The last decade has been one of secrets for me. It’s been a time of keeping quiet and hiding truths. I spent all of my time protecting everyone else from themselves, fearing my own voice, unable to stand up for myself.
I’m done stifling my voice, especially out of fear.
I will speak. I will be heard. I will share and uplift and inspire, and in so doing, continue to heal.
In speaking up and finding my voice,
I will very likely offend.
I will not always say the perfect thing in the right way. But that’s not the point.
Perfect and right. I get too preoccupied with those kinds of words. Those absolutes. Absolutes are dangerous and limiting. They promote a narrow focus and limited vision. In my classroom, I have an Aristotle quote on my wall: “It is the mark of an educated mind to be able to entertain a thought without accepting it.” One fear I’ve had that I am conquering is how people are going to respond to my voice. Not just that they might judge me, but I have no tolerance for the “I’m right, you’re wrong” mentality. I have little tolerance for it because it is one of my own weaknesses. I like being “right.” I lean toward the self-righteous attitude of “this is how you’re supposed to do it, so just do it that way.” However, I also like weird people and new perspectives and unique ideas. I might not always agree with them, but I do appreciate their perspectives. Aristotle tells me that I can appreciate others’ ideas but do not have to internalize them. It’s good to discuss, to disagree, and to broaden my own mind. But if I feel something is harmful and damaging to myself or my children or my world, I will speak against it.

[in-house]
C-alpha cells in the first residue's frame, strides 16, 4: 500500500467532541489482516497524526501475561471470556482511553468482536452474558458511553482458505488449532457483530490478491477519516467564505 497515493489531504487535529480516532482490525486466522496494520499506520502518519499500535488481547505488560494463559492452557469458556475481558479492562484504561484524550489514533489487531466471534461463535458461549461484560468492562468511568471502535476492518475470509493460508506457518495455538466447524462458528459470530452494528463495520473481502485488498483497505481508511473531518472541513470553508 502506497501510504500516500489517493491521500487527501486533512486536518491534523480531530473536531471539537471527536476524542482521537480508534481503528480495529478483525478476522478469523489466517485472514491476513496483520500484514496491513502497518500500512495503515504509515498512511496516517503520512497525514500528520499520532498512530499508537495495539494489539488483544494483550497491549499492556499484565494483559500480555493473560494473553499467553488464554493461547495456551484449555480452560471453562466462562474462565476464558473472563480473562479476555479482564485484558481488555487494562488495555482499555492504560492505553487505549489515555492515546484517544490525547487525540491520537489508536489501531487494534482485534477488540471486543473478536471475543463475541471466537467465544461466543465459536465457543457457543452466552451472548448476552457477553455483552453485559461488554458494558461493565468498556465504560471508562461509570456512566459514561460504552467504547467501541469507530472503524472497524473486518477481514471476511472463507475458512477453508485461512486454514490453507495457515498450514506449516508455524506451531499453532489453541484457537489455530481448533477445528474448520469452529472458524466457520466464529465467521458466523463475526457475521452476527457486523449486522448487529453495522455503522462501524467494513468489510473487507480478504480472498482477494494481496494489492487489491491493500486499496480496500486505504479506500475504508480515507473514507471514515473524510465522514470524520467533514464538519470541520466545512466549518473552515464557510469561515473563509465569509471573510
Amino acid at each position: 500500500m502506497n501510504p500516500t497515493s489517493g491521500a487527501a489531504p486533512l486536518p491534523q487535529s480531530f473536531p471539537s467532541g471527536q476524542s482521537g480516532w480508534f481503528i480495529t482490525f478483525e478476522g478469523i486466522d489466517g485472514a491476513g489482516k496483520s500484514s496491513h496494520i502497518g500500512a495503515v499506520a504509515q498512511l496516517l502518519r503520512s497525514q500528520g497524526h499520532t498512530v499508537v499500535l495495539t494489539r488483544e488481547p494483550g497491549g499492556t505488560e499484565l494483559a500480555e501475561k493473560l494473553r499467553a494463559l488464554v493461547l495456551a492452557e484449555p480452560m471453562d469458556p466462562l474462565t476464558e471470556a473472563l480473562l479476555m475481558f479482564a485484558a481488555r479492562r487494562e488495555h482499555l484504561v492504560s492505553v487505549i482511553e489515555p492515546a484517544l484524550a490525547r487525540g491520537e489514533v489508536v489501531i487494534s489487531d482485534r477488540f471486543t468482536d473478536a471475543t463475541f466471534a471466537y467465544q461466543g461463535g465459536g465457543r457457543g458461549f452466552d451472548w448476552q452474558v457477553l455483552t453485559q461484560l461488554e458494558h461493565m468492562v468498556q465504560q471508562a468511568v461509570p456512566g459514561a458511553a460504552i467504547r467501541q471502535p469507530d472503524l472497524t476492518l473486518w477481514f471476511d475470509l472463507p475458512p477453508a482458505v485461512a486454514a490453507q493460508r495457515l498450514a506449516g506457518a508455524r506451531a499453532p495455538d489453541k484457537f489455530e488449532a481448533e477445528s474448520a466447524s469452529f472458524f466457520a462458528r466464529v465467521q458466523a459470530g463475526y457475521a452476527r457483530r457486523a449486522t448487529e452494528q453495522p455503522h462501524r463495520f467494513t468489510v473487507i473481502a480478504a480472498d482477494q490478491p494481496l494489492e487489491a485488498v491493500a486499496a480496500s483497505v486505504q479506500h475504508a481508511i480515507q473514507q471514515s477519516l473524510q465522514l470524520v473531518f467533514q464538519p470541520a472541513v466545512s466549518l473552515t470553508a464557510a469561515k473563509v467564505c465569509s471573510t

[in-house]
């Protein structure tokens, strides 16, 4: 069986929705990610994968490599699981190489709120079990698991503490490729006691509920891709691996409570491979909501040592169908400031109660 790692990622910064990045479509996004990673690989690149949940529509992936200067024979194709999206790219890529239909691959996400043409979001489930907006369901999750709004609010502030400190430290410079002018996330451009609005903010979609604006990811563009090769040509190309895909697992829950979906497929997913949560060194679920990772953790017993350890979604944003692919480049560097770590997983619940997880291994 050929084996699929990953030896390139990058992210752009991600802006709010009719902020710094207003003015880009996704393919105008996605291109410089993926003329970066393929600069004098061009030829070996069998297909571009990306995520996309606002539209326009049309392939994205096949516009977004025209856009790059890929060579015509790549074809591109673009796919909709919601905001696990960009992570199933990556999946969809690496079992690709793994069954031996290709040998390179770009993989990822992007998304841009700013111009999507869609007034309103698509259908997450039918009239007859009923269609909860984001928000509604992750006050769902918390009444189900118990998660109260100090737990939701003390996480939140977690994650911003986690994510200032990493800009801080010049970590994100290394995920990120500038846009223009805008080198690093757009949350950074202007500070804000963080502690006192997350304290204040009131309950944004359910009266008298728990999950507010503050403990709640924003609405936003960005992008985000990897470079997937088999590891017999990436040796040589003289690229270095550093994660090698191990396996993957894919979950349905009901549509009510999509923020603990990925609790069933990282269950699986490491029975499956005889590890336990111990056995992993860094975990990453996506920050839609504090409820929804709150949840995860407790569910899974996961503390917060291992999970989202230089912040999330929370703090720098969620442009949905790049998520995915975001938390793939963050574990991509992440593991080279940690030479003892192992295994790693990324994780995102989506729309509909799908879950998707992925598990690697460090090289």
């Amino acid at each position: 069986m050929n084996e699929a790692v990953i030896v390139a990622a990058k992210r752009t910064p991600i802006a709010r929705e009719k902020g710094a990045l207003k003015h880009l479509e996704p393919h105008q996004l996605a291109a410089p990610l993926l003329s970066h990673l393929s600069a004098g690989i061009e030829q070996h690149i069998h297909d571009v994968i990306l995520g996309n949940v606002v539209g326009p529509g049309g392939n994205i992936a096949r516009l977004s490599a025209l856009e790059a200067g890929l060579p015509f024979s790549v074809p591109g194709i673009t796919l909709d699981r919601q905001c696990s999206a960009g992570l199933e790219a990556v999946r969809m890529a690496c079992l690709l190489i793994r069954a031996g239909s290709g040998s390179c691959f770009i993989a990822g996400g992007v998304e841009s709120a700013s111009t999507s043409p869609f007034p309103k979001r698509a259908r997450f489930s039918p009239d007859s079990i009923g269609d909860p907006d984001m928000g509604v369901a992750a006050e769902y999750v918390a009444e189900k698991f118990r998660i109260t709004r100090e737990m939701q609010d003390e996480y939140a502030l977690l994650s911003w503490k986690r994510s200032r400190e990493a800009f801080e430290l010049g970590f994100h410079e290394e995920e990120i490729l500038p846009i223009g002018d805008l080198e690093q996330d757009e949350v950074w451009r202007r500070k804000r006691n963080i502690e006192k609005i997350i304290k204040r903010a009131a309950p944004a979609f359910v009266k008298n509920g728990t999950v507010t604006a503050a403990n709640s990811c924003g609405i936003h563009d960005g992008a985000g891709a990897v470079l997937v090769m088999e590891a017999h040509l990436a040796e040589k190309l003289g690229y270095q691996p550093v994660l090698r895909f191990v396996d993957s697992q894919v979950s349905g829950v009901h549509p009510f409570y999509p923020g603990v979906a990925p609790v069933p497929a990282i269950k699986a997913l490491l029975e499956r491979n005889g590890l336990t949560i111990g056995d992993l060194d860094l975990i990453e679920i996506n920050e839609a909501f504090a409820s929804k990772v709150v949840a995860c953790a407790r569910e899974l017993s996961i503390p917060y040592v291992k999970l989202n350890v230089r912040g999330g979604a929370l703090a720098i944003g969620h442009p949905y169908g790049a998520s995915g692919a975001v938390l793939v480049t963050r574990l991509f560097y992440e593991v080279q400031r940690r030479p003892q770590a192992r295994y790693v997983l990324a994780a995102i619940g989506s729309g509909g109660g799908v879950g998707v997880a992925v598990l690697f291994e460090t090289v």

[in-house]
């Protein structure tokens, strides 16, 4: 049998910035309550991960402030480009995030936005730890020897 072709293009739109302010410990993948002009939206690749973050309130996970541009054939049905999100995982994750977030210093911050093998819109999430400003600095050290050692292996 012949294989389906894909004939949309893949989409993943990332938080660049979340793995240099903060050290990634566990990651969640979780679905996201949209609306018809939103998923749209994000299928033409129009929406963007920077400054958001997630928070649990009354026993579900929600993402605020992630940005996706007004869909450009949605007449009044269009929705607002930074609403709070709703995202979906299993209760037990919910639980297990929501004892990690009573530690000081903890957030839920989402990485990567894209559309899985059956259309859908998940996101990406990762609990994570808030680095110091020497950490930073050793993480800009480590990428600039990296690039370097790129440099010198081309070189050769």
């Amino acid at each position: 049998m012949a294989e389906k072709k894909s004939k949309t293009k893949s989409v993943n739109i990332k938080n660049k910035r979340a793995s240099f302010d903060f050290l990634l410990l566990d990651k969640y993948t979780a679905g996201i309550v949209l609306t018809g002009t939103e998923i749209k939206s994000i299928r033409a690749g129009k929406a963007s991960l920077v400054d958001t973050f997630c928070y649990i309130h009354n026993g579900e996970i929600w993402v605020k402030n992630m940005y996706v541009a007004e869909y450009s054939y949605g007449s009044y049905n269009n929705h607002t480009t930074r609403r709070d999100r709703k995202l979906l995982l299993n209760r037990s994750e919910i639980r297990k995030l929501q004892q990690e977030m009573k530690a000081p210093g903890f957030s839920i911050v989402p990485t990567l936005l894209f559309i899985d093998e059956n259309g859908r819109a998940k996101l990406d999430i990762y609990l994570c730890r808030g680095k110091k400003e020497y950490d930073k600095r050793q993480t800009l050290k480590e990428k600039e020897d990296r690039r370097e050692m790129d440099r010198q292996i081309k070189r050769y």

So how do I share my voice without it getting lost in the hordes of all those others “finding their voice” as they troll the internet or incite conflict or whine incessantly? How can I avoid the self-importance that my voice deserves to be heard over anyone else’s? Truth is, I can’t. But that’s the key: truth.
I’m sharing my truth in the most authentic way I know how. People who value that and connect with it will benefit from it. Those who don’t, don’t have to interact with or acknowledge it. Sometimes I will be melodramatic, cheesy, and ridiculous. Sometimes I will be wise and witty and weird. Sometimes I will entertain and sometimes I will disturb. All of these things will happen because I am all of these things. The gift I have been developing that I must share is courage in my authenticity.
I had to write all of this out to work it out in my own mind, to validate my fears and overcome them, to analyze from multiple angles whether or not I’m really ready to be completely, authentically, vulnerable. I’m not. But I never will be. The only reasons I can think of for staying silent are fear and procrastination. Neither one of those reasons are valid for me.
So it’s time to take the next step, time to move on.
Time to jump.
Time to soar.